Life Cycle - Organisms (KA)
Pre Lab 

   
OBJECTIVES:
  • Grouping different forms of life.
  • Comparing large and small organisms.
VOCABULARY:
  • animal
  • living
  • non-living
  • organism
MATERIALS:

Students use a worksheet to discuss different organisms.

 

BACKGROUND:

The word organism refers to all living things. Non-living objects like rocks, are not organisms. Most of the organisms that students are familiar with include dogs, horse, and hamsters. However, not all organisms are animals. Plants, mushrooms, and little protozoa are all living. The definition for living is sometimes difficult to explain. Living creatures can reproduce and need nutrients to grow. Growth is not a defining characteristic. For instance, a crystal can grow, but that is not considered living.

In order for young children to start sorting and classifying organisms, they need to have experience with as many different types as possible. Students do not need to learn all the different groups of organisms, but they should start learning skills of sorting by different and distinguishing characteristics.

PROCEDURE:
  1. Show pictures or use objects in the classroom of living organisms and non-living objects. Go over careful what makes each one living or non-living. Also distinguish objects that may have been created from living objects (i.e. wooden chairs), but are no longer living. Reproduction is key in order for objects to be considered living. The ability to have "offsprings" or "babies" is a key ingredient for classifying something as "living." A living organism also requires nourishment to maintain its growth. The nourishment could include water, nutrients, food, or light.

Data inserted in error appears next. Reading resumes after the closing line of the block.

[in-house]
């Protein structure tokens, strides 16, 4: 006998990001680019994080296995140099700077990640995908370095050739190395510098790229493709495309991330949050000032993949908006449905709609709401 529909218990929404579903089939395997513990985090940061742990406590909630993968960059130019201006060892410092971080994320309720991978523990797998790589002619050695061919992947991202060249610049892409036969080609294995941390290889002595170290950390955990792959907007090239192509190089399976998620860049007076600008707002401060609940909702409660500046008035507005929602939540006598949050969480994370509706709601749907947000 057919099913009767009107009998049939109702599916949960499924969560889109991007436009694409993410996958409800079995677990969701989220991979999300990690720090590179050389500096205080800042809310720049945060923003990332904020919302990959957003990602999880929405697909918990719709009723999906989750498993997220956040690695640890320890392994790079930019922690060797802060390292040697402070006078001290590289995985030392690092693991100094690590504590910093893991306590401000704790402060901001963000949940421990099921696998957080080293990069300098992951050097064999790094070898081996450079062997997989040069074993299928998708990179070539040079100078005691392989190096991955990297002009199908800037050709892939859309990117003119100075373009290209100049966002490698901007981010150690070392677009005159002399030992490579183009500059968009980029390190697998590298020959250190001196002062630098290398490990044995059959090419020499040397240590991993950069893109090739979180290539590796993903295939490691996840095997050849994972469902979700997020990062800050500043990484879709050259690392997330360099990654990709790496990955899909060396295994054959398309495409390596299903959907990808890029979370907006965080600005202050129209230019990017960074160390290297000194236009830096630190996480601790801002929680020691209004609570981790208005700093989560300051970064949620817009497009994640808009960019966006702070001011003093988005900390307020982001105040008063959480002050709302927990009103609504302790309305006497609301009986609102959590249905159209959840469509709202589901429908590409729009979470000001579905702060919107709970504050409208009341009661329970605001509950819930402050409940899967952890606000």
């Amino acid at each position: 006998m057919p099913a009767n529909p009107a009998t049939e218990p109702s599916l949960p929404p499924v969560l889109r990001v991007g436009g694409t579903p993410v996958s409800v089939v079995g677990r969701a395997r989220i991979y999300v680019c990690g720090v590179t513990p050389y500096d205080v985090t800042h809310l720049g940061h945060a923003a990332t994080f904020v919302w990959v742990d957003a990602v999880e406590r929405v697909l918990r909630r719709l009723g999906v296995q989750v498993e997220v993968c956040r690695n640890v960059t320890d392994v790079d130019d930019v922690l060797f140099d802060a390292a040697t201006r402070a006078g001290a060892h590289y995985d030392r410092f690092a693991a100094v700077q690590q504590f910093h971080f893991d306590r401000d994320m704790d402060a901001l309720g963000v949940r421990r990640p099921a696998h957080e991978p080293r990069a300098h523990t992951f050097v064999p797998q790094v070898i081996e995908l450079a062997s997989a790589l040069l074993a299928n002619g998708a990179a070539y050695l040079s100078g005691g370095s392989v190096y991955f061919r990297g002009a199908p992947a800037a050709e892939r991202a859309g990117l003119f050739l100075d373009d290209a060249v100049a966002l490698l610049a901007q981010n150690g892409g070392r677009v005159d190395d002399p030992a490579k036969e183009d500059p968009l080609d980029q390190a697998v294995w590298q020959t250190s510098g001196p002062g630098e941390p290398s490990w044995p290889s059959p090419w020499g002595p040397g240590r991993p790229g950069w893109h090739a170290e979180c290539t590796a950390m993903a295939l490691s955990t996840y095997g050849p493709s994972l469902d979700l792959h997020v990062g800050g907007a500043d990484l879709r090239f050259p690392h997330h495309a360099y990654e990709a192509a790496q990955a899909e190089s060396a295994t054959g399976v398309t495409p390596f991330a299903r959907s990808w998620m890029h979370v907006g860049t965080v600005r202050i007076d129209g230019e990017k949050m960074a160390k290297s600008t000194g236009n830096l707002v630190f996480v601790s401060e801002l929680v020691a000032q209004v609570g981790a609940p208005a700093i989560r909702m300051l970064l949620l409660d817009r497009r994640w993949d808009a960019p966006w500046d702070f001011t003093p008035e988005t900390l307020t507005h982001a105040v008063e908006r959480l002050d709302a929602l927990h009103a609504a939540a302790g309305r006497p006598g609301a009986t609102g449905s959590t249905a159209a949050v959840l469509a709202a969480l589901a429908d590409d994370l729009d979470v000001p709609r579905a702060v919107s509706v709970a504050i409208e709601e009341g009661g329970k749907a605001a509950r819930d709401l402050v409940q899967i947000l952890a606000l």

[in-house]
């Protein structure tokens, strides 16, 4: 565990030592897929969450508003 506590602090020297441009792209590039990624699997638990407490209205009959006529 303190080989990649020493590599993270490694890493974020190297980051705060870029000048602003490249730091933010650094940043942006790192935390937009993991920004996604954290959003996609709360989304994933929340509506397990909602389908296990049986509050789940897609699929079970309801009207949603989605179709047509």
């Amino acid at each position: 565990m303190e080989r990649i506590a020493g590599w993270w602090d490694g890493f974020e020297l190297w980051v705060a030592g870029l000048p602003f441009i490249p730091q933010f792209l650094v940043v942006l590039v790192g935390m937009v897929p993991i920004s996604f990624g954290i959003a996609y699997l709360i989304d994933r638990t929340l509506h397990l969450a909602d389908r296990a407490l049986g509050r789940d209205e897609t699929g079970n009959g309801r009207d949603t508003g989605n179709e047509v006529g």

2. Ask students to name one living organism and one non-living object at their house. You may want to make a list. Discuss the characteristic that they think makes it’s a living object. It may be difficult for a student to see reproduction in many things. Plants for instance have seeds, but a rug cannot make little rugs by itself. A rug does not nourish itself, but a plant requires light, water, and nutrients. Go over the words over and over again, with each of the children’s story.
      
  3. Use the worksheet for the students to determine what is living and non living. Instruct students to draw a line to the appropriate word.
      
  4. Ask students that if they could bring in a picture or photo of something living at their house. It could be a pet, a plant, or a sibling. You may want to take the students outside and discuss what is living and not living outside.

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